I was pretty disappointed with WWDC this last week. I had heard all the rumors about what was in store for the new iPhone and the 3.0 software update. So no real surprises there. I had also heard that the 13″ Unibody MacBook was going to be added to the MacBook Pro line, which makes sense because it looks and functions very similarly to the 15″ and 17″ MBPs. But what I wasn’t expecting, and the rumor sites would never have accepted as true, was Apple dumping ExpressCard from the 15″ MBP for an SD card slot. Apple argues that the number of MBP users using ExpressCard are in the single digit percentages, and adding an SD card slot was a highly requested feature. That’s fine and the numbers cannot be argued with. But if Apple wanted to add a SD card slot, they could have added it without taking the ExpressCard slot away; or they could include an ExpressCard media card reader in the box. The thing that irks me the most is that these are the MacBook PROs. Professional users need ExpressCard. It would have made more sense to add the SD card readers to the MacBooks, and expanded that line, instead of taking features away from the MacBook Pros.
I have read other blogs and their comments, and there’s always users that point out that they never use the ExpressCard slot, and they think that the users complaining about its removal have nothing to complain about because it’s not needed. You can daisy-chain firewire drives and everything can be connected via USB, for example. PROs do need it. This is the MacBook PRO. It’s supposed to have features that regular people don’t need. Another thing users have said is: what about the 17″? Apple has added a lot of great things to the 17″ that make it the true PRO of the MacBook Pros. But they are just too big. Half of the people I know with 17″ MBPs or Powerbooks, replaced them with 15″ MBPs, only complaining they are too big. I agree. In the past there was a pretty decent price jump from 15″ to 17″. Now its only $200 difference, making the lack of ExpressCard on the 15″ even more puzzling. 15″ is the ideal size for me and a lot of other Pros. Like many Pros, the MBP is my only Intel Mac, and I do 95% of my day to day work on it. So every change a single vendor like Apple makes can have a huge effect on my workflow, many times positively, but in this case negatively.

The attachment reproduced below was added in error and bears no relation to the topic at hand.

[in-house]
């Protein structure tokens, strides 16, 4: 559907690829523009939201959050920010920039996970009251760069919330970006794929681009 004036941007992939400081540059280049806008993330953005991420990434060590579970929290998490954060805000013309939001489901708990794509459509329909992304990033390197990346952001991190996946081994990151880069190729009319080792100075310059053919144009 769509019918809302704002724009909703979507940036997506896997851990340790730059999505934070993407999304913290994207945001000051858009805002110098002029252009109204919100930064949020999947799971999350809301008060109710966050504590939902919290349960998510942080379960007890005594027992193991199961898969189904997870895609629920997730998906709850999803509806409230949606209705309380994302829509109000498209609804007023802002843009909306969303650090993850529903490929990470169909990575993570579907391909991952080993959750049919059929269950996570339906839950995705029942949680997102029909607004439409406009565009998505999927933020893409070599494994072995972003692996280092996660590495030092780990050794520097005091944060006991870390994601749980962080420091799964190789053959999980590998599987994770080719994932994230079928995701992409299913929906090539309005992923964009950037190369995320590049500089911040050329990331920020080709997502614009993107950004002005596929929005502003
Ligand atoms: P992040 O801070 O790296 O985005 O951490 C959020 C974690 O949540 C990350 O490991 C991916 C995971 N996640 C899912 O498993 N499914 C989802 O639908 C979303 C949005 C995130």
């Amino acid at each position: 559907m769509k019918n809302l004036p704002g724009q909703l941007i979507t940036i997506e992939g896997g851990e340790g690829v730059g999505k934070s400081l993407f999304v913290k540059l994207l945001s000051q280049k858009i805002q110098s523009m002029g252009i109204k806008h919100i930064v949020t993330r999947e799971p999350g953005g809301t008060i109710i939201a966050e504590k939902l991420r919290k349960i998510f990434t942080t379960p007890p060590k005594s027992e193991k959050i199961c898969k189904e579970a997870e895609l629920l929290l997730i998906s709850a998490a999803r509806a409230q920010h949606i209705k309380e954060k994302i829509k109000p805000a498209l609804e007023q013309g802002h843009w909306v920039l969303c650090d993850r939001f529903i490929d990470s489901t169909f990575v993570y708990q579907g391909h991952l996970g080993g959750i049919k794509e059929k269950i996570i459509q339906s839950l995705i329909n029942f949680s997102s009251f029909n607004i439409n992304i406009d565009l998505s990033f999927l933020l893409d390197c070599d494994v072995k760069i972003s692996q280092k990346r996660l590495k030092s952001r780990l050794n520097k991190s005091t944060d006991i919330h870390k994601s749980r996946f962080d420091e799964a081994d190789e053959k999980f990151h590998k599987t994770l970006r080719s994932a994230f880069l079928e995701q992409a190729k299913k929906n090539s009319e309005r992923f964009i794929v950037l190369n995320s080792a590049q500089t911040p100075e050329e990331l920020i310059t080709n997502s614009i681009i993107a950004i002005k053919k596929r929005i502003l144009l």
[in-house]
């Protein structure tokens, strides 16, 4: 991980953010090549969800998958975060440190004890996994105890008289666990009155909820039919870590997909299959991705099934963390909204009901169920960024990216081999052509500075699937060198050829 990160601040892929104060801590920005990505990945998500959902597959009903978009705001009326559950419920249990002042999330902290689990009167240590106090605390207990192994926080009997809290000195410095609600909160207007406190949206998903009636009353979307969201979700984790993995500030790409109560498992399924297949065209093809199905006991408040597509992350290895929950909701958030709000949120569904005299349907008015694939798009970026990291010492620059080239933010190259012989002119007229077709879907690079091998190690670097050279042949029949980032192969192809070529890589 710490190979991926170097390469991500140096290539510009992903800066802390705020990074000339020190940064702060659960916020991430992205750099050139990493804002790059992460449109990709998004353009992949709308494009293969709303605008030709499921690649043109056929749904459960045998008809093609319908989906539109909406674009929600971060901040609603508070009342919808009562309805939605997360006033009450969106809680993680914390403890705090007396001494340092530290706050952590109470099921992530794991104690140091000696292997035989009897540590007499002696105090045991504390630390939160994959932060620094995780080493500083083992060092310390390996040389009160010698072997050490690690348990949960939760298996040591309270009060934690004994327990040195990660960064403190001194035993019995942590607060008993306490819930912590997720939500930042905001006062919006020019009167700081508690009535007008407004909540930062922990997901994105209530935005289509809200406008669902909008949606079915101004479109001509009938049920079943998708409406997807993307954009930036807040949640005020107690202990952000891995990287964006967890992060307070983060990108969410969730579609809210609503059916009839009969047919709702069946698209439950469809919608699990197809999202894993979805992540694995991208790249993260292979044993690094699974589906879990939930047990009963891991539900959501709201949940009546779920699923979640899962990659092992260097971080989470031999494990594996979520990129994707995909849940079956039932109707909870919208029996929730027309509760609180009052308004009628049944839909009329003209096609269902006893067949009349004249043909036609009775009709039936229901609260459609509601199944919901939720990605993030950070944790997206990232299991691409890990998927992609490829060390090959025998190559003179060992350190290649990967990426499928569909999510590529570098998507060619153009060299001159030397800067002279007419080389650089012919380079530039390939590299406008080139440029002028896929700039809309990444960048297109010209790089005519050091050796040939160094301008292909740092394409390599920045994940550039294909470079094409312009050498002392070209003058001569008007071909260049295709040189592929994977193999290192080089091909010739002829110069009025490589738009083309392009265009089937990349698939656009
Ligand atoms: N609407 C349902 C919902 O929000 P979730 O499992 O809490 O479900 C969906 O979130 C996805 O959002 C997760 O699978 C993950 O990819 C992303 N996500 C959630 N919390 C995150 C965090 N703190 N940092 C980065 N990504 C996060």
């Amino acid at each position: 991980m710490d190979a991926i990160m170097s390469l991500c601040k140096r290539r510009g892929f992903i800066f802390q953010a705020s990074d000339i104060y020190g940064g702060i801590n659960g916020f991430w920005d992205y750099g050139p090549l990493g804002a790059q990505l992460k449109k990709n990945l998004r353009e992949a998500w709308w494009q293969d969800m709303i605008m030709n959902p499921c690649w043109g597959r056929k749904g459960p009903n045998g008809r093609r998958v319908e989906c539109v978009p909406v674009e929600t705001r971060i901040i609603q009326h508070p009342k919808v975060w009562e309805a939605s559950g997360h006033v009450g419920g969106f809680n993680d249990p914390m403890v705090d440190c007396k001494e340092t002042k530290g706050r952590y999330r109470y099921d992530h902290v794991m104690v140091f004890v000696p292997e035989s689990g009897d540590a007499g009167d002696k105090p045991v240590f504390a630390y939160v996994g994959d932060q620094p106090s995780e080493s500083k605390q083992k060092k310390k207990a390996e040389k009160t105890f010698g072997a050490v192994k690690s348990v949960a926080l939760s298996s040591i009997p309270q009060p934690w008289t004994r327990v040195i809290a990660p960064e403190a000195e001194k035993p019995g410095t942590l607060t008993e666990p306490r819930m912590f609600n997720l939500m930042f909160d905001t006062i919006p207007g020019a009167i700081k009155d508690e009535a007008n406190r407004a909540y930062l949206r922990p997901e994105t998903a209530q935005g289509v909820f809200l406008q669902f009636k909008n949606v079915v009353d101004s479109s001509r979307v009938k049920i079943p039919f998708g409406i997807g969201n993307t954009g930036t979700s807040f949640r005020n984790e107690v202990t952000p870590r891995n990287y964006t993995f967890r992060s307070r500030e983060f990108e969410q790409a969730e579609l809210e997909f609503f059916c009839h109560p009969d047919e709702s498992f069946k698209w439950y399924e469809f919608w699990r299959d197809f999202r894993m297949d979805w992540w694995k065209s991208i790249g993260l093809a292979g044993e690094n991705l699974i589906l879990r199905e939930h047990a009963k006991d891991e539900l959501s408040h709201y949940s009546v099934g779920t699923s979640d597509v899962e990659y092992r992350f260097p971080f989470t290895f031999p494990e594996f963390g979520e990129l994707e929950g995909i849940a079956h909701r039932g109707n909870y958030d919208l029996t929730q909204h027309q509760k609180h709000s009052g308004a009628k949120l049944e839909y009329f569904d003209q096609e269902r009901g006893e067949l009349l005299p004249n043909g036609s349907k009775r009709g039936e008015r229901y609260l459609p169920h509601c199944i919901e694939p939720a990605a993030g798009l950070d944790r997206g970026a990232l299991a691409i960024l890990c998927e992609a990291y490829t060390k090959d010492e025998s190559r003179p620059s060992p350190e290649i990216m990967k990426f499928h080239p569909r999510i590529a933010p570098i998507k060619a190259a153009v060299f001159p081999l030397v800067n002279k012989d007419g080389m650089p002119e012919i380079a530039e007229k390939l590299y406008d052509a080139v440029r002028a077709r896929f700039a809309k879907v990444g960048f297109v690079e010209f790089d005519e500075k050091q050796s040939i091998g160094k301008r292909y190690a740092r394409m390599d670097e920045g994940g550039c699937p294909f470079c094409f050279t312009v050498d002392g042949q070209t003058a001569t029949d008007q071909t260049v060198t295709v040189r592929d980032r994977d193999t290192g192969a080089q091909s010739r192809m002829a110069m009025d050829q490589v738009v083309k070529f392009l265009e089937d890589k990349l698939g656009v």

Here is a list of the things I have done with my ExpressCard slot, some of which I do everyday:
– If you are capturing footage from a DV or HDV camera via Firewire, you cannot unload it onto another Firewire drive on the same bus. All laptops have a single Firewire bus, no matter how many ports there are. The bus cannot handle the I/Os and frames will be dropped. Using a different bus, such as ExpressCard with either a Firewire or eSATA card fixes this problem. Firewire-based audio components have this same issue.
– To get the fastest transfers, you need 2 different buses. When offloading video footage from the RED drive (Firewire 800), you will get only about 25-30MB/s if you go to a daisy-chained Firewire 800 drive. If you put a Firewire 800 drive, or a eSATA drive on the ExpressCard bus, your speeds will jump up to 80MB/s. If you use P2 cards and transfer files by connecting a firewire cable to your camera, to get the fastest transfers, you need to have your storage on a different bus. This is for the same reasons as the above point – using different buses in one direction. Instead of one bus in 2 different directions. If you read P2 cards directly with your computer, a PCMCIA to ExpressCard adapter is your only option. Without the camera, there’s no “USB equivalent” of this. All of this is critical for production – you don’t want expensive talent standing around waiting for footage to offload.
– Blu-Ray. I have been burning Blu-Ray discs like crazy lately. I connect my drive using a SATA to eSATA cable to the ExpressCard slot. My drive was only $200. If I wanted a firewire-based external Blu-Ray drive, it would have been closer to $400.